D.D. Trans | tout court
/ opening Friday, October 26, 2018, 19-22 h
/ exhibition ends December 08, 2018
/ photo © David Samyn
“In negligent moments we are often the boldest artists. Everybody knows them; drawings that arise mindlessly during a telephone conversation, sculptures like the chewed head of a pen, or the to a ball kneaded wrap of a biscuit at a boring table. It is during those rare leftover times that, often out of boredom, we softly fall out of our cultivated heads and simply do. Tout court.
This reminds of an uninhibited, tactile encounter with things. The apparent worthless workaday stuff that surround us en masse, are those that DD Trans embraces.
A simple scourer is so replaceable that we even forgot to invent a colour for it. Exactly because of this, such daily treasures form the most random, honest and frenzied palette. That also counts for the balloon, which in all its futility only serves for game. It can hardly and merely temporarily become a thing, if we offer it some air and tie it. DD Trans savours and transforms this innocence. He ties it together with the unbearable lightness of a kitsch painting. He cherishes the sneaky game of a boy with father’s lighter. The greatest melancholy shelters in that permissive experiential game. He heats a straw to the two dangling halves of a tear. A collector declared that work ‘more exciting than Jaws’. Two fused pushpins are baptised ‘b fifty 2’. It is a title with the charge of a bomber, for things two a penny; atomic art, tensions contained in the very smallest, tragedy by stealth.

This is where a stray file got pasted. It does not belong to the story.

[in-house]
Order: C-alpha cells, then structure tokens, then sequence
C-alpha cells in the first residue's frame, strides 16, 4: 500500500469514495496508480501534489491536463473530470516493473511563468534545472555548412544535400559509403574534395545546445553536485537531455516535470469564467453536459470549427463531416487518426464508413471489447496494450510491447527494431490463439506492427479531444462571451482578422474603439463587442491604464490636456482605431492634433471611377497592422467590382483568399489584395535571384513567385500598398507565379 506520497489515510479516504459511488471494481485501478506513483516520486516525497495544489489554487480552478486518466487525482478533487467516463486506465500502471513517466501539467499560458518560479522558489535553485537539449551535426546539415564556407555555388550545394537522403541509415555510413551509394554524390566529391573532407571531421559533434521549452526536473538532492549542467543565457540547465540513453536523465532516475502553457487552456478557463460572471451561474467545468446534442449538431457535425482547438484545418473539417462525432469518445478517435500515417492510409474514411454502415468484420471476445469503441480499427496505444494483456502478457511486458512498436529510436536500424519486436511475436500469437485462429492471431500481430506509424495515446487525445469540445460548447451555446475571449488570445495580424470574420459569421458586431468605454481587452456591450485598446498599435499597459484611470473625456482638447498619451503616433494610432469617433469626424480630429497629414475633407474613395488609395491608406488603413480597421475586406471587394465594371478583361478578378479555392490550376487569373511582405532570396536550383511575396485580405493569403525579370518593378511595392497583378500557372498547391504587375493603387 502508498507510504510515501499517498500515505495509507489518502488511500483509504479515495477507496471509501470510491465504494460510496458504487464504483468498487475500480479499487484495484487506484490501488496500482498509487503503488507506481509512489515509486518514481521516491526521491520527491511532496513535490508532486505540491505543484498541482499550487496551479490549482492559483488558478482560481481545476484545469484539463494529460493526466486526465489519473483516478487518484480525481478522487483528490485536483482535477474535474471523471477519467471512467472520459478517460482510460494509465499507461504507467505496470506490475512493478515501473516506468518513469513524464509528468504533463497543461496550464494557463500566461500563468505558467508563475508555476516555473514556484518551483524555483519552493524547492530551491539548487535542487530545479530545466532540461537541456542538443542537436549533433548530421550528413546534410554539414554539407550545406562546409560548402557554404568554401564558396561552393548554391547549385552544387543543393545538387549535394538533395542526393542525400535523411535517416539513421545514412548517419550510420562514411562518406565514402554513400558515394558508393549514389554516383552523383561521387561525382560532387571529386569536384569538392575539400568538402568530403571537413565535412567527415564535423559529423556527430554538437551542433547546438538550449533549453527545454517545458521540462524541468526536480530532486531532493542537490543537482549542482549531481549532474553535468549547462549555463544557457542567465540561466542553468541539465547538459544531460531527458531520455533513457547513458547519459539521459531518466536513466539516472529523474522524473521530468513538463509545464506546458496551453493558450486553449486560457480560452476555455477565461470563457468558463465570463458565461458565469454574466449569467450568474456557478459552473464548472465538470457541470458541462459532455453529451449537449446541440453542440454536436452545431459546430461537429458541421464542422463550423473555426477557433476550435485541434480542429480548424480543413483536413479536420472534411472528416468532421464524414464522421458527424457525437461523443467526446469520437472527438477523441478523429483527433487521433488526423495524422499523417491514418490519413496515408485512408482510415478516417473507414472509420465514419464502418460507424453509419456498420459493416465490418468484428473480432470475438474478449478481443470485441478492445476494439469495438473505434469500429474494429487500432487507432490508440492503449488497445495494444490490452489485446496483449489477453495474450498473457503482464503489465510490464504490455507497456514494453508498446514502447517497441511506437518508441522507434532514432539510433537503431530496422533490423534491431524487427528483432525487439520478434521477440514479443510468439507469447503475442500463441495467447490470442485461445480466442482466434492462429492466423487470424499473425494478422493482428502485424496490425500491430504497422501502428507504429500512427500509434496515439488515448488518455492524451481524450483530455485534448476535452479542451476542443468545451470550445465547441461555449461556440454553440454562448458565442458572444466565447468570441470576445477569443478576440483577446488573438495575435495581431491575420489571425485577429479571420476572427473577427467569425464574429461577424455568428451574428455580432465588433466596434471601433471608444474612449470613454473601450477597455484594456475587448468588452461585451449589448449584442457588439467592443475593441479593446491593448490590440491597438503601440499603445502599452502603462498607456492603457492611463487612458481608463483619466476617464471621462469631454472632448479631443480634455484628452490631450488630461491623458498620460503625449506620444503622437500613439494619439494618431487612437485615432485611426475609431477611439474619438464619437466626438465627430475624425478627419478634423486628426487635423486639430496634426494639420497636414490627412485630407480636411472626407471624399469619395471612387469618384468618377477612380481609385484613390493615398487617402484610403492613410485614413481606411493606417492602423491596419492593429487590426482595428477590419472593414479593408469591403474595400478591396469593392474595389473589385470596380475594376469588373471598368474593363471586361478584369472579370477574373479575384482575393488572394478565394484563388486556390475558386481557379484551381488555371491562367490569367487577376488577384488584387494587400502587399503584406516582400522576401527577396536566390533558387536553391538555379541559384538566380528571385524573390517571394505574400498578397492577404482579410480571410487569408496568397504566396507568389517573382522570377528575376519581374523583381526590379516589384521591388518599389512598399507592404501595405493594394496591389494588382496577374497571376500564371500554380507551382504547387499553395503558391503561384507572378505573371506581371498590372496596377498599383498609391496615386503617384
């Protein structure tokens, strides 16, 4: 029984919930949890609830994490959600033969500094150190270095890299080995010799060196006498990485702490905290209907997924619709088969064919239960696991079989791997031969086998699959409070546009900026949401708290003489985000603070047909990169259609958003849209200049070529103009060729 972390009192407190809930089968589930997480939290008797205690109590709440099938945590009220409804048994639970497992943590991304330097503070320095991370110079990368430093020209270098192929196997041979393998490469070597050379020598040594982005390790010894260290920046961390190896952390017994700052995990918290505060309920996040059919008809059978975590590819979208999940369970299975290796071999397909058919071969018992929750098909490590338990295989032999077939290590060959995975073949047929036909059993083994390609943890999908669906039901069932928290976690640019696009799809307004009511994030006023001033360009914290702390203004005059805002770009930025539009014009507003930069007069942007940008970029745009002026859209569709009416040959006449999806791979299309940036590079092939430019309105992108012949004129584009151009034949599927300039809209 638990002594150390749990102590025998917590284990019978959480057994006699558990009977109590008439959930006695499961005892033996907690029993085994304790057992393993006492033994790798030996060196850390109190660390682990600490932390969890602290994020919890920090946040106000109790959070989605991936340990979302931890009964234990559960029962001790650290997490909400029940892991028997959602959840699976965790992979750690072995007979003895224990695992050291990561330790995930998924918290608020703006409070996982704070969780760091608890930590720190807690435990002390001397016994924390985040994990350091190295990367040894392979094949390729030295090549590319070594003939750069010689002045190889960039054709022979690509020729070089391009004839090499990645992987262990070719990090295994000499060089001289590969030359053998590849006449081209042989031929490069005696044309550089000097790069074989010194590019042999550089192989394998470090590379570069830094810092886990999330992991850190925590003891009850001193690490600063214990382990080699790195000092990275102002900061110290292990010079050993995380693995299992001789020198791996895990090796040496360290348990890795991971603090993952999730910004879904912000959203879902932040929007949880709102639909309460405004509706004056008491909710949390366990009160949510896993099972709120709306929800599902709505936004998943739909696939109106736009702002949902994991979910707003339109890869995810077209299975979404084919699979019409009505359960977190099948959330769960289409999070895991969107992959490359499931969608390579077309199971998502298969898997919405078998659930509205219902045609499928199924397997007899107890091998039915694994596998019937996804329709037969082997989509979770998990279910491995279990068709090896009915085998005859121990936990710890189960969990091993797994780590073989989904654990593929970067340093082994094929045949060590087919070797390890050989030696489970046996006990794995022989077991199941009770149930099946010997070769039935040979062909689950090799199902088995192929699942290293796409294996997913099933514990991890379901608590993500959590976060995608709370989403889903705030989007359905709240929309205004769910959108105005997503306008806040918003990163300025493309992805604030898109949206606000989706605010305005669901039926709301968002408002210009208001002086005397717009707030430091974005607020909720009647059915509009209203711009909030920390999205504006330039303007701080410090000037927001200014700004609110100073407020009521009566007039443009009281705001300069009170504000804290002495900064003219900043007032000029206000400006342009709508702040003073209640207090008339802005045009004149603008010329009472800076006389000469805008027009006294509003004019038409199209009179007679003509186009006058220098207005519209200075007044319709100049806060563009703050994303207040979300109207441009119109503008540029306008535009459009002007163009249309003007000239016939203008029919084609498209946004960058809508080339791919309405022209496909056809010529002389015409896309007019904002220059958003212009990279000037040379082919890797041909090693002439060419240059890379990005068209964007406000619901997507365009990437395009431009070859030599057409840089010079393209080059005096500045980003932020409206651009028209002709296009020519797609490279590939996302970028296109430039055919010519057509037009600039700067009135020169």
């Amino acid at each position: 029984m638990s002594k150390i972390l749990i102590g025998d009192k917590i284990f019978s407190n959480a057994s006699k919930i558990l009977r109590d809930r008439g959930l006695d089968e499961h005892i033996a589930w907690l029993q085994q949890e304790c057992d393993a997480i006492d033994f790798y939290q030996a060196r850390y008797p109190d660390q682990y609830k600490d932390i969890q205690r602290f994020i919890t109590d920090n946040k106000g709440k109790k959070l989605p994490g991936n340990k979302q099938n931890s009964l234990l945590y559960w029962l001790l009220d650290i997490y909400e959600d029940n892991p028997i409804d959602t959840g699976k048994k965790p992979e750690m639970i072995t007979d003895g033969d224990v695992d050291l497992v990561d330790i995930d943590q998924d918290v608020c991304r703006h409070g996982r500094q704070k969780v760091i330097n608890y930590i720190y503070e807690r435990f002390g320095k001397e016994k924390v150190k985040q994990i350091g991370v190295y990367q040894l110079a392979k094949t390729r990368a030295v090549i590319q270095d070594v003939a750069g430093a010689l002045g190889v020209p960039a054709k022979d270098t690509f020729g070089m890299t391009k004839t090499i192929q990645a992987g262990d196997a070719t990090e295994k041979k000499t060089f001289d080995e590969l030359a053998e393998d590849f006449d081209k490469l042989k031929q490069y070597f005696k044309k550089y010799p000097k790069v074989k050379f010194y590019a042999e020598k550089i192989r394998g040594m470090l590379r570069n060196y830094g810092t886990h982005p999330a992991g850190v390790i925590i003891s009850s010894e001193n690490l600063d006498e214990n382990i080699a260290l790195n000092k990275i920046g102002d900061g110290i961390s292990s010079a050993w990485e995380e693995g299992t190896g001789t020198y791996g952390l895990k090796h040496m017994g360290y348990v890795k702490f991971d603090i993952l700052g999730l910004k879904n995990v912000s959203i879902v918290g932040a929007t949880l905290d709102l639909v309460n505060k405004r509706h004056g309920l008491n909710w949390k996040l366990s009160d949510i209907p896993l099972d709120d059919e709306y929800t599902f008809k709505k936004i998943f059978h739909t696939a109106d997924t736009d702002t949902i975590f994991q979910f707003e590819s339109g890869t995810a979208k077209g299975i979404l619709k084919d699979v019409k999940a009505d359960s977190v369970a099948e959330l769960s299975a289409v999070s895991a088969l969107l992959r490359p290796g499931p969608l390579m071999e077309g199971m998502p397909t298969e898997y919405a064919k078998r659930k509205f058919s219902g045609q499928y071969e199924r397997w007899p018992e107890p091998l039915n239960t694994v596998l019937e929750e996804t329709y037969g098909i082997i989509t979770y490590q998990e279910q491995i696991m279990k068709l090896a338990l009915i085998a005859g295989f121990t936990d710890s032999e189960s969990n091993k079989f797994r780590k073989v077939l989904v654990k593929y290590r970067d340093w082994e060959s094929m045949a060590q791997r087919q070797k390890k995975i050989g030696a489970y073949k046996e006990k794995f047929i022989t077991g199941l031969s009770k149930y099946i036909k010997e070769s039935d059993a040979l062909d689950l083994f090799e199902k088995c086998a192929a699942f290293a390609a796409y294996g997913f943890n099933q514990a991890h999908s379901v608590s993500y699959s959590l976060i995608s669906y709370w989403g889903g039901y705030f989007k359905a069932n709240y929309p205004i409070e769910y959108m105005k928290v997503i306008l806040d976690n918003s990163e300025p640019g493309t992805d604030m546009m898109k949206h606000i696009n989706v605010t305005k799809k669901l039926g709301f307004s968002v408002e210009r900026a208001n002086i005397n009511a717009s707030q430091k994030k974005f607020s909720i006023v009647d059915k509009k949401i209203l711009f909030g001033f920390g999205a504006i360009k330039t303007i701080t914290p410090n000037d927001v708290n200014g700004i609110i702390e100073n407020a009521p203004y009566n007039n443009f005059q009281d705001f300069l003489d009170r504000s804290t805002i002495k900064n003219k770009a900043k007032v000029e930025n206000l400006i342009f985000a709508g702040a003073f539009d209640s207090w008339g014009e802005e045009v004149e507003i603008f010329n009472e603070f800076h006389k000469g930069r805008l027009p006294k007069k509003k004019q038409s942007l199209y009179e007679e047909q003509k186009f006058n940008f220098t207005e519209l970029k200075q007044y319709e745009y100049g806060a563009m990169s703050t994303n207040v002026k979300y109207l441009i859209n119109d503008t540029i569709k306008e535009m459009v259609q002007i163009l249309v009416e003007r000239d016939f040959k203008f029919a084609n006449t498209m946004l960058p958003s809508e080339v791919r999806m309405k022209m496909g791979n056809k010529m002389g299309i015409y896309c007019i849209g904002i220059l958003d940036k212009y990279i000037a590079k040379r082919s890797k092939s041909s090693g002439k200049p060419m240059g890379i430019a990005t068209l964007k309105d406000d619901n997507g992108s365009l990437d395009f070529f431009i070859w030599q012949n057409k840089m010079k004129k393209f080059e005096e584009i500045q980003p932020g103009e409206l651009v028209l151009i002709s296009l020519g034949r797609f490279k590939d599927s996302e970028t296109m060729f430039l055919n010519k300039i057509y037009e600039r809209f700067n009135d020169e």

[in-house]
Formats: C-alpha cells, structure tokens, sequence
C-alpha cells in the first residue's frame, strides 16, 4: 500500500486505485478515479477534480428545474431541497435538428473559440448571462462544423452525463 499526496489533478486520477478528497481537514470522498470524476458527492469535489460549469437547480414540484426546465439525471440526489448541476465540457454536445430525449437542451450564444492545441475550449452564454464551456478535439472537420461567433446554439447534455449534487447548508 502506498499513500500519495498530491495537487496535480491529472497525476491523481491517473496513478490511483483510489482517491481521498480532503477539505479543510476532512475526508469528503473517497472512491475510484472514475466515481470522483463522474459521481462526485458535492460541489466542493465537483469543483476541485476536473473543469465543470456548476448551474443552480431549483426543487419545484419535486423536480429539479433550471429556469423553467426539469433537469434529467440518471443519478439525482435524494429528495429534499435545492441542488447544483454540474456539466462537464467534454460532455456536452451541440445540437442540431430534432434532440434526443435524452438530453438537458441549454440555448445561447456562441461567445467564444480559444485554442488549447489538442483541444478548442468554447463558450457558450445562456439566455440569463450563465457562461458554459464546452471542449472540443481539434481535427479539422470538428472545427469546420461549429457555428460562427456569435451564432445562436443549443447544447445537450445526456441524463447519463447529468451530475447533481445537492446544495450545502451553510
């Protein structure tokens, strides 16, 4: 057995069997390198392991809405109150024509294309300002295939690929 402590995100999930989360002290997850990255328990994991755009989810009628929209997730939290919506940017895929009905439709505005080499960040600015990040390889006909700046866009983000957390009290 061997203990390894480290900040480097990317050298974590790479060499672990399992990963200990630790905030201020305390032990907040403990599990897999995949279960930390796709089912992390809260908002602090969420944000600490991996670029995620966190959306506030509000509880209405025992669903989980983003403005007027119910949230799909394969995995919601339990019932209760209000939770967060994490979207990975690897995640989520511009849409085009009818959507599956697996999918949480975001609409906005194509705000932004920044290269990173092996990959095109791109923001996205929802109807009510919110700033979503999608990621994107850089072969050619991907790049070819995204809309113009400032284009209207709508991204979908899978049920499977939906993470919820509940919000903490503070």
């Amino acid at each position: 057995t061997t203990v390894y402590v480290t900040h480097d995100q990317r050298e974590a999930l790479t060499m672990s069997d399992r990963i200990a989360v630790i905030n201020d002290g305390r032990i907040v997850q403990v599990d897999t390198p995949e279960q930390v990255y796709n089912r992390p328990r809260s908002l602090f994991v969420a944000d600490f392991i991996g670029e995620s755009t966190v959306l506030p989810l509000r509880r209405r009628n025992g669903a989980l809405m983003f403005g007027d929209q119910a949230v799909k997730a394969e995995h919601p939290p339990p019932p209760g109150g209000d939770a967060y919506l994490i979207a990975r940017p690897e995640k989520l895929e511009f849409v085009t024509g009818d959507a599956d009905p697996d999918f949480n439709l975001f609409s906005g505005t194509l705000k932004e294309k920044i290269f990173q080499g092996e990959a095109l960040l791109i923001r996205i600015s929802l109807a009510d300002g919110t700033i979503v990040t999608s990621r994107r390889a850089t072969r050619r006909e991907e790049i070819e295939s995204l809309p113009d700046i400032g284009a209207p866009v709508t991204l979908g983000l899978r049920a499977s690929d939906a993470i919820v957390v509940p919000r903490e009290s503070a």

Do I perceive a kind of nostalgia for that unprejudiced glance at a child’s bike, so desperately outgrown? Life, like the alphabet on our dark keyboard, is limited. You won’t get away from that. With age the glass will get fogged up and a needless amount of values and seriousness sneak in between us and the world. The work of DD Trans appears unsightly light, but it is a sustained effort to maintain the interaction with things lucid and without pretentions. And just in this small margin, in that short chain between seeing and making, lies the greatest space for poetry and magic.”
Frederik Van Laere